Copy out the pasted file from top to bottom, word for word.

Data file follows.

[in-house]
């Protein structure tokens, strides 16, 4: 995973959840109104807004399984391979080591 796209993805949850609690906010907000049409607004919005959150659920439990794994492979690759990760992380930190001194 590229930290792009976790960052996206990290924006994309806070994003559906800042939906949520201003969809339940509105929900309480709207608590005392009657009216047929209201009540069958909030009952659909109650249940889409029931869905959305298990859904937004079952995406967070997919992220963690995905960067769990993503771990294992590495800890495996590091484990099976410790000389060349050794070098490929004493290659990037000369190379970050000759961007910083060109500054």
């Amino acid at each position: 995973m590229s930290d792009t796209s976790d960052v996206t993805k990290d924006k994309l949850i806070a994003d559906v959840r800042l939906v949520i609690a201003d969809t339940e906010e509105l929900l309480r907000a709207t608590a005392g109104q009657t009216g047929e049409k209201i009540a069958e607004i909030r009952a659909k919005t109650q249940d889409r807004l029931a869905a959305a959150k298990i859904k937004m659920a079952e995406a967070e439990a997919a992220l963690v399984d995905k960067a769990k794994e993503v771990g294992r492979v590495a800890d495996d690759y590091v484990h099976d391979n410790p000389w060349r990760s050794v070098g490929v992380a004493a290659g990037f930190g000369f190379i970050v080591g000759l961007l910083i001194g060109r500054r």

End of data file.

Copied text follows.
[in-house]
């Protein structure tokens, strides 16, 4: 995973959840109104807004399984391979080591 796209993805949850609690906010907000049409607004919005959150659920439990794994492979690759990760992380930190001194 590229930290792009976790960052996206990290924006994309806070994003559906800042939906949520201003969809339940509105929900309480709207608590005392009657009216047929209201009540069958909030009952659909109650249940889409029931869905959305298990859904937004079952995406967070997919992220963690995905960067769990993503771990294992590495800890495996590091484990099976410790000389060349050794070098490929004493290659990037000369190379970050000759961007910083060109500054």
């Amino acid at each position: 995973m590229s930290d792009t796209s976790d960052v996206t993805k990290d924006k994309l949850i806070a994003d559906v959840r800042l939906v949520i609690a201003d969809t339940e906010e509105l929900l309480r907000a709207t608590a005392g109104q009657t009216g047929e049409k209201i009540a069958e607004i909030r009952a659909k919005t109650q249940d889409r807004l029931a869905a959305a959150k298990i859904k937004m659920a079952e995406a967070e439990a997919a992220l963690v399984d995905k960067a769990k794994e993503v771990g294992r492979v590495a800890d495996d690759y590091v484990h099976d391979n410790p000389w060349r990760s050794v070098g490929v992380a004493a290659g990037f930190g000369f190379i970050v080591g000759l961007l910083i001194g060109r500054r």